“Back when I was your age…”
It’s a phrase uttered all too often probably because our world is changing at a rapid pace.
I usually start the sentence and then finish it with something like, “My mom had to yell at me to get off the internet so she could use the phone.”
That’s what is going on in the NFL too.
If you placed a bet in favor of wild and loud-mouth players like Deion Sanders and Shannon Sharpe never using that phrase, you would be down a few bucks.
During a roundtable discussion with the 2011 Hall of Fame Class, led by Adam Schefter, the topic of how the game of football has changed since they played came up.
“The game itself hasn’t really changed. It’s the people that are in it and what they do that have changed,” Chris Hanburger said. “In today’s game there’s just too much celebrating going on.”
Marshall Faulk agreed. “It’s a mind set. When we played, it was about being great. They play now to be rich.”
The topic of vying for the public’s attention off the football field doesn’t make sense to the Hall’s most recent inductees.
“They play to be famous. They want reality shows. I’m a football player. I realize that whatever attention comes outside of football is because of football,” Sharpe said. “Your success is what you do on the field. Guys now, they’re more known for tweeting.”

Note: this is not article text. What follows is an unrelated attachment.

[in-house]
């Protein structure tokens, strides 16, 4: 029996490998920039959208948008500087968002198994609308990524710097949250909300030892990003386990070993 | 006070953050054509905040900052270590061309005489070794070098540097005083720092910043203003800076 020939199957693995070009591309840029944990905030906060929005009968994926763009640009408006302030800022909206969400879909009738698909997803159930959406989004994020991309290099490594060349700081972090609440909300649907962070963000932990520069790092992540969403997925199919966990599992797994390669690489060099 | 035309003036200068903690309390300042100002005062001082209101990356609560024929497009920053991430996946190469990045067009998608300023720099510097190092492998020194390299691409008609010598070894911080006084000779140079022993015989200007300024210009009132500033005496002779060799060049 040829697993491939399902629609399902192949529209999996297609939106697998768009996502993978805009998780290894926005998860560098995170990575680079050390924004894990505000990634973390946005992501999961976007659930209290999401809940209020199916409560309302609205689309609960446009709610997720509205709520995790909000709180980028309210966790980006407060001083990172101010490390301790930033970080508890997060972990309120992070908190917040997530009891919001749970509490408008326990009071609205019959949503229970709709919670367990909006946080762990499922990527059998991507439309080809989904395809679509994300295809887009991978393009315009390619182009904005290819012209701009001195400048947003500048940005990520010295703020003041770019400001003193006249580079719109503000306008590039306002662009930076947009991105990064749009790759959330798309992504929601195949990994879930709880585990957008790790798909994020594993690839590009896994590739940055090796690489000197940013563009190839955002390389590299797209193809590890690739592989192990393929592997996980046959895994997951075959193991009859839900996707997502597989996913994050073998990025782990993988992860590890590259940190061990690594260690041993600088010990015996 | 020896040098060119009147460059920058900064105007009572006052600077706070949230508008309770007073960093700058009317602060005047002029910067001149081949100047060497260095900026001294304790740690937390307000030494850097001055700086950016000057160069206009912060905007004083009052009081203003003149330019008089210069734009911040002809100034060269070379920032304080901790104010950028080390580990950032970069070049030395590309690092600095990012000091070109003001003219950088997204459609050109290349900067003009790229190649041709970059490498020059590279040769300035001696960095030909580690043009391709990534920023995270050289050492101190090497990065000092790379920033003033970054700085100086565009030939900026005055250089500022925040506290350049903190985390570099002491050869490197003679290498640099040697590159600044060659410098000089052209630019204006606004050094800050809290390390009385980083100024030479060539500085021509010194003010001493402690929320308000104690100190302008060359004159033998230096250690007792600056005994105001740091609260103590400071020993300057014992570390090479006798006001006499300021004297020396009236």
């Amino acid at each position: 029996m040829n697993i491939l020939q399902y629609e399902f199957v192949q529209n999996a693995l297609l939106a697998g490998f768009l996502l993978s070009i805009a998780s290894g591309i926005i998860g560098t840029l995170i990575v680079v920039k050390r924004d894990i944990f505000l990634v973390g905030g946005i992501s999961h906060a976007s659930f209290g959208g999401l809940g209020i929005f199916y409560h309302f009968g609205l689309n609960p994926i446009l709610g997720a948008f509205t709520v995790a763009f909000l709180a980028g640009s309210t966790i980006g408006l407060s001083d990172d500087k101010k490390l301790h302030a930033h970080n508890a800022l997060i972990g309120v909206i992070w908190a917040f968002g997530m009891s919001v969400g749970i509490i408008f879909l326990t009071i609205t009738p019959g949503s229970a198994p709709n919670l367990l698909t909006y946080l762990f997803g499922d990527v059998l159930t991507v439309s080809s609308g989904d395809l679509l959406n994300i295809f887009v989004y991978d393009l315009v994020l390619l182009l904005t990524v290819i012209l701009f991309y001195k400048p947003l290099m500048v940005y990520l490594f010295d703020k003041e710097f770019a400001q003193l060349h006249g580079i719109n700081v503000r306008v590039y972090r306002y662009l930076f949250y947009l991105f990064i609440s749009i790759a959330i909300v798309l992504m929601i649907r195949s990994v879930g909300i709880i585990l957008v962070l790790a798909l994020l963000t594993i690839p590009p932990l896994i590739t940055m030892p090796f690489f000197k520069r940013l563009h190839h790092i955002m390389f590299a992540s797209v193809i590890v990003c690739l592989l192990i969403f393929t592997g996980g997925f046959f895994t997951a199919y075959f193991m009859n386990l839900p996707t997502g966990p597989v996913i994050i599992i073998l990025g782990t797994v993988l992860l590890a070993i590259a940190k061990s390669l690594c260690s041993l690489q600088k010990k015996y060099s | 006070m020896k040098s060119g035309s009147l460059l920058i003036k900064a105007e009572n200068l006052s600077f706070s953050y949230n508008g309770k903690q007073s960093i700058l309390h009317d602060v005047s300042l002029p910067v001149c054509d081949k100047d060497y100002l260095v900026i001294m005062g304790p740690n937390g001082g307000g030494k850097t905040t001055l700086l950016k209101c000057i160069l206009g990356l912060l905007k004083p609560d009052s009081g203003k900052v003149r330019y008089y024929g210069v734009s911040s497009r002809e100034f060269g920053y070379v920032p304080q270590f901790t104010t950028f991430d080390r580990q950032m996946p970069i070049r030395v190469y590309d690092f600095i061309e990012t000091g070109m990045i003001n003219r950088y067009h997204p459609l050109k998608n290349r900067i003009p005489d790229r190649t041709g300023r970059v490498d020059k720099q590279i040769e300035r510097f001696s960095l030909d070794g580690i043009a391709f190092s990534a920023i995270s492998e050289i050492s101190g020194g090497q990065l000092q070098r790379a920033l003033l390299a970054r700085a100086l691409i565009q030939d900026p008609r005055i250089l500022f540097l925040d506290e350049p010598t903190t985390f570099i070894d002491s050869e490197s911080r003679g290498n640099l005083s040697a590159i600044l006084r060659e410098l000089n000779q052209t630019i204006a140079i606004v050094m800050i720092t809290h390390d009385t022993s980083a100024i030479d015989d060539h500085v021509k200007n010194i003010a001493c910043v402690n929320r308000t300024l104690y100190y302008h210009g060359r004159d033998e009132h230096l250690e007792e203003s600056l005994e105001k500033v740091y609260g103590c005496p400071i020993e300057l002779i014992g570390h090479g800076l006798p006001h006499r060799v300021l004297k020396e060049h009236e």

Arguably the most vivacious and outgoing personality in the league at one-time would disagree. Right?
“They pay them so much that they don’t want to work to be great because after one contract, if they manage their money correctly, they could retire,” Deion Sanders said. “One thing they don’t understand is that when the spotlight is on you, it shows all your blemishes.”
The league’s former players have tried to remedy the situation by offering guidance, but many current players just don’t want to listen.
“I’ve tried to reach out to a couple of guys, and they’re just not looking to go to the next level. They’re happy with where they are,” Richard Dent said shaking his head.
“They don’t want to learn from the Elders…I have a problem when guys don’t want to listen, and they don’t want to be the best. I have a serious problem with that,” Deion Sanders said.
With individual spotlights shining in all different directions, Hanburger offers some insight into how success in the NFL blooms.
“The guys that play now are huge, quick, fast, very talented. I will say this. You could take a well-coached team and you could put them up against a Pro Bowl team. The well-coached team will beat the Pro Bowlers each and every time.”
Translation: Back when I was your age, this was a team sport and players played for rings rather than their own ringtones.